“We’ve had a record high number of Frontons participate in our February Fashion Detox challenge and we’re thrilled to have such engaged team members. Though February is over, many of us will continue to apply what we’ve learned and remain mindful of our clothing consumption moving forward. And for those who may have missed the February challenge, it’s never too late to review one’s own habits or organize a similar challenge with oneself or a group of friends,” summarizes Hannah.
From London to Lausanne… and back
Challenges can come in a variety of forms. While the Sustainability Network’s February Fashion Detox challenge focused on sustainability and improving the environment, Frontiers’ production team took on a wellness challenge to improve their overall wellbeing. During February, members of the production team challenged themselves to complete 1,914 kilometers’ worth of activity, the equivalent of the distance between Frontiers’ London and Lausanne offices and back.
The process was simple: any physical activity done for at least 15 minutes could be counted towards the overall goal. The international nature of the team with members in countries such as the UK, Switzerland, Portugal, and Italy that covered a variety of geographies and climates allowed for countless options. While walking and running were the most popular activities, Frontons also spent their time doing yoga, martial arts, CrossFit, climbing, swimming, and skiing, among other things.
“There are so many ways to move one’s body that don’t always involve covering a physical distance, which is why we opened the challenge up to all types of activities. That way our team could choose the movement that worked best for them and brought the most enjoyment. We also supplied a handy conversion chart so everyone could log their activity and the respective distance covered in order to track progress towards the overall goal,” explains Vikki Davies.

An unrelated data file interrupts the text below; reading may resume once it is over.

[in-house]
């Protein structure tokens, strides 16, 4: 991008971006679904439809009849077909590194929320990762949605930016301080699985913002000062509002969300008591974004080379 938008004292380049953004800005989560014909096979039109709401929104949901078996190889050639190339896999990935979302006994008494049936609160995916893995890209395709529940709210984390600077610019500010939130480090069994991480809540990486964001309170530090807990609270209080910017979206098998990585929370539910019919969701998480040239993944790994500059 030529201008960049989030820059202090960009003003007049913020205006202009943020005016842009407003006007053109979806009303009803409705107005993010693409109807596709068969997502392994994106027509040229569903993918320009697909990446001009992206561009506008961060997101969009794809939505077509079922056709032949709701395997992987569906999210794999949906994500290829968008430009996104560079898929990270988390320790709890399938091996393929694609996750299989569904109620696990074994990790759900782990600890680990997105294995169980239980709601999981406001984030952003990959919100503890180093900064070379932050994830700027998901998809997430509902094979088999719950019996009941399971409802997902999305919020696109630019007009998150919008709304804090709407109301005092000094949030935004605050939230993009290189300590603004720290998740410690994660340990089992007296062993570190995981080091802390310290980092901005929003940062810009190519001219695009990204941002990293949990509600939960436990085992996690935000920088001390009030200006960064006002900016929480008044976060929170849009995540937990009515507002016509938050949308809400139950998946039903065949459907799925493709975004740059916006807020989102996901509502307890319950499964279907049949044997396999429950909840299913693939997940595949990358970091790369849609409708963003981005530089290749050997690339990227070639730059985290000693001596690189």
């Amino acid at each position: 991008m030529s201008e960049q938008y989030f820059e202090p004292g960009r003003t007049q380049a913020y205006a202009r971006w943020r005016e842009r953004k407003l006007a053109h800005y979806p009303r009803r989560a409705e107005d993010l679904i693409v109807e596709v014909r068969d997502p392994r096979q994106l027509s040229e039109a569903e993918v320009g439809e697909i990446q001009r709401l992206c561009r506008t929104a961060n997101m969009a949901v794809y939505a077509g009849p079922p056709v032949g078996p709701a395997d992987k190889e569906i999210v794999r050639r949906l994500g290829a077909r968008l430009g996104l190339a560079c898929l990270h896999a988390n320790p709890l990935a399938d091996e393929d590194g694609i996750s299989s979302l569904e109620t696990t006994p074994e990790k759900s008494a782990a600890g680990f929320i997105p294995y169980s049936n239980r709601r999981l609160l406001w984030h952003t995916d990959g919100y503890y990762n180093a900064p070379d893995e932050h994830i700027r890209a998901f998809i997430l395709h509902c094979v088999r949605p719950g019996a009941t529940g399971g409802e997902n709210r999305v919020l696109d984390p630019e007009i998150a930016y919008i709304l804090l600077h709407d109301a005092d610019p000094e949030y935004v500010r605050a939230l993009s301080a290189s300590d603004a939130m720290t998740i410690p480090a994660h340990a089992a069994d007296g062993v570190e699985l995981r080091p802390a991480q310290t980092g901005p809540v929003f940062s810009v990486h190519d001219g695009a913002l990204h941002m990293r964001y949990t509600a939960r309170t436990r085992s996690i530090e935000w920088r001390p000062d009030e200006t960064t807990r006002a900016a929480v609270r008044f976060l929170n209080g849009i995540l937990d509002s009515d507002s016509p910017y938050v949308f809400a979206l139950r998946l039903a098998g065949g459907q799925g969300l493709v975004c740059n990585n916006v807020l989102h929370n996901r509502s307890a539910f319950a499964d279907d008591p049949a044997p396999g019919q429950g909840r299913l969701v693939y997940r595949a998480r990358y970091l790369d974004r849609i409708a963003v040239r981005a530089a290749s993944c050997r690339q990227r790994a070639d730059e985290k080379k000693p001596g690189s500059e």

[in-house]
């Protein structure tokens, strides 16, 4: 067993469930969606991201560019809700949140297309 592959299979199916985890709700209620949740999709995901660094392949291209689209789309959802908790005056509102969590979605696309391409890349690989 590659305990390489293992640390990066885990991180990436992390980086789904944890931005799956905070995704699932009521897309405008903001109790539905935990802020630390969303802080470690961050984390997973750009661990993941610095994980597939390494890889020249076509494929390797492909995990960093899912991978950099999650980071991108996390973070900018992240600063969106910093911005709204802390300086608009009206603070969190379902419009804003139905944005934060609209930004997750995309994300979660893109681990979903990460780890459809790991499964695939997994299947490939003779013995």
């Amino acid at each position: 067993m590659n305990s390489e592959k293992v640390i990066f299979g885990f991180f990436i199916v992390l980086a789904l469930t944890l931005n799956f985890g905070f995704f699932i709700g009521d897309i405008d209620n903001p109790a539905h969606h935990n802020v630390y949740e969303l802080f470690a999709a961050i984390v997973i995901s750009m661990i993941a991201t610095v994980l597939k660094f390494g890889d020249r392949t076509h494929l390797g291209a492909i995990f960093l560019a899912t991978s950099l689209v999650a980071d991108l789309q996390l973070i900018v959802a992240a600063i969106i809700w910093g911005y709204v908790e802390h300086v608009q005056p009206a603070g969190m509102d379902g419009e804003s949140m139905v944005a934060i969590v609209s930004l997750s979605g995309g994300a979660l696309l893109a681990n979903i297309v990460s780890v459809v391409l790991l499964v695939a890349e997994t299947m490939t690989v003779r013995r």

When joining the challenge, Frontons were encouraged to donate to Mind, the UK-based national association for mental health. Mind provides advice and support to empower anyone experiencing a mental health problem. The association also campaigns to improve services, raise awareness, and promote understanding around mental health.
“Physical activity has significant benefits for our bodies and minds. We choose to support Mind as part of the challenge to underline both the physical and mental aspects of wellbeing,” continues Vikki.
By the end of the month, the production team had surpassed their goal. Together they covered the equivalent of 1,937 kilometers and donated £600 to Mind. In doing so, the team completed 366 activity sessions totaling 327 hours of movement. The Frontons who came in top in terms of the distance, time, and sessions logged were Maja Stefańska (374 kilometers, 57 hours, 33 sessions), Joshua Nicolini (257 kilometers, 33 hours, 35 sessions), and Nikolaos Anagnostos (136 kilometers, 20 hours, 40 sessions).
“Though the challenge was only one month, it served as a good chance to refocus on our overall wellbeing and be more conscious of our activity levels. The mindset gained from this challenge of finding ways to incorporate movement into our daily lives, for example, with a walk during lunch or trying out a new physical activity, is something we can take with us moving forward,” Vikki concludes.